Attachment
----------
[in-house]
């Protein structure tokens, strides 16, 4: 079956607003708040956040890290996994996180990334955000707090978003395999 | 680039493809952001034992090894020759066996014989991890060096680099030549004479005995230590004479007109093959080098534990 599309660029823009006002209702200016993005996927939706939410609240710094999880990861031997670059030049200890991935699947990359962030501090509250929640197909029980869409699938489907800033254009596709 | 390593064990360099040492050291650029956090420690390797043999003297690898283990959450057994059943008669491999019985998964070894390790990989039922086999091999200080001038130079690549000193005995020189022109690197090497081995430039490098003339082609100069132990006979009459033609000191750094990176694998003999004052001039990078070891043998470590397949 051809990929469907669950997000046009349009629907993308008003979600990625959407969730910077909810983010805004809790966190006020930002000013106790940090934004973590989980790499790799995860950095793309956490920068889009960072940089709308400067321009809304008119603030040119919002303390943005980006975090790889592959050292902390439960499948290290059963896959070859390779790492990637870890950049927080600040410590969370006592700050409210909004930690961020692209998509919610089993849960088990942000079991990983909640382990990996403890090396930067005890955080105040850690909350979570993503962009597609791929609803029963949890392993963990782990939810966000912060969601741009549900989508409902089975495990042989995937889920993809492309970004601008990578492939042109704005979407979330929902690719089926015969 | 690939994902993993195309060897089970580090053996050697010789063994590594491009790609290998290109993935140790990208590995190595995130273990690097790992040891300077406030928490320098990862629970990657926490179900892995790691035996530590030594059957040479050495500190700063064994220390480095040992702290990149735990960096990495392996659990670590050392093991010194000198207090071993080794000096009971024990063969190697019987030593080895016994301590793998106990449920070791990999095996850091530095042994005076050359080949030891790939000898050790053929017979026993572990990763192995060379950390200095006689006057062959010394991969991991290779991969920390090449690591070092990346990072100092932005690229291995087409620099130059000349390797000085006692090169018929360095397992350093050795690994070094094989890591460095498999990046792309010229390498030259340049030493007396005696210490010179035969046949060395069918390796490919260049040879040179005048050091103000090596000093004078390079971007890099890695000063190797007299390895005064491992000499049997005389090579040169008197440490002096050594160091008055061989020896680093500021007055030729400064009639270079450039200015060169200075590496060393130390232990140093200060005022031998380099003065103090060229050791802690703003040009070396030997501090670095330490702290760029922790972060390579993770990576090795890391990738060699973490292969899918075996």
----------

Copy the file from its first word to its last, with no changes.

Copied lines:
[in-house]
């Protein structure tokens, strides 16, 4: 079956607003708040956040890290996994996180990334955000707090978003395999 | 680039493809952001034992090894020759066996014989991890060096680099030549004479005995230590004479007109093959080098534990 599309660029823009006002209702200016993005996927939706939410609240710094999880990861031997670059030049200890991935699947990359962030501090509250929640197909029980869409699938489907800033254009596709 | 390593064990360099040492050291650029956090420690390797043999003297690898283990959450057994059943008669491999019985998964070894390790990989039922086999091999200080001038130079690549000193005995020189022109690197090497081995430039490098003339082609100069132990006979009459033609000191750094990176694998003999004052001039990078070891043998470590397949 051809990929469907669950997000046009349009629907993308008003979600990625959407969730910077909810983010805004809790966190006020930002000013106790940090934004973590989980790499790799995860950095793309956490920068889009960072940089709308400067321009809304008119603030040119919002303390943005980006975090790889592959050292902390439960499948290290059963896959070859390779790492990637870890950049927080600040410590969370006592700050409210909004930690961020692209998509919610089993849960088990942000079991990983909640382990990996403890090396930067005890955080105040850690909350979570993503962009597609791929609803029963949890392993963990782990939810966000912060969601741009549900989508409902089975495990042989995937889920993809492309970004601008990578492939042109704005979407979330929902690719089926015969 | 690939994902993993195309060897089970580090053996050697010789063994590594491009790609290998290109993935140790990208590995190595995130273990690097790992040891300077406030928490320098990862629970990657926490179900892995790691035996530590030594059957040479050495500190700063064994220390480095040992702290990149735990960096990495392996659990670590050392093991010194000198207090071993080794000096009971024990063969190697019987030593080895016994301590793998106990449920070791990999095996850091530095042994005076050359080949030891790939000898050790053929017979026993572990990763192995060379950390200095006689006057062959010394991969991991290779991969920390090449690591070092990346990072100092932005690229291995087409620099130059000349390797000085006692090169018929360095397992350093050795690994070094094989890591460095498999990046792309010229390498030259340049030493007396005696210490010179035969046949060395069918390796490919260049040879040179005048050091103000090596000093004078390079971007890099890695000063190797007299390895005064491992000499049997005389090579040169008197440490002096050594160091008055061989020896680093500021007055030729400064009639270079450039200015060169200075590496060393130390232990140093200060005022031998380099003065103090060229050791802690703003040009070396030997501090670095330490702290760029922790972060390579993770990576090795890391990738060699973490292969899918075996």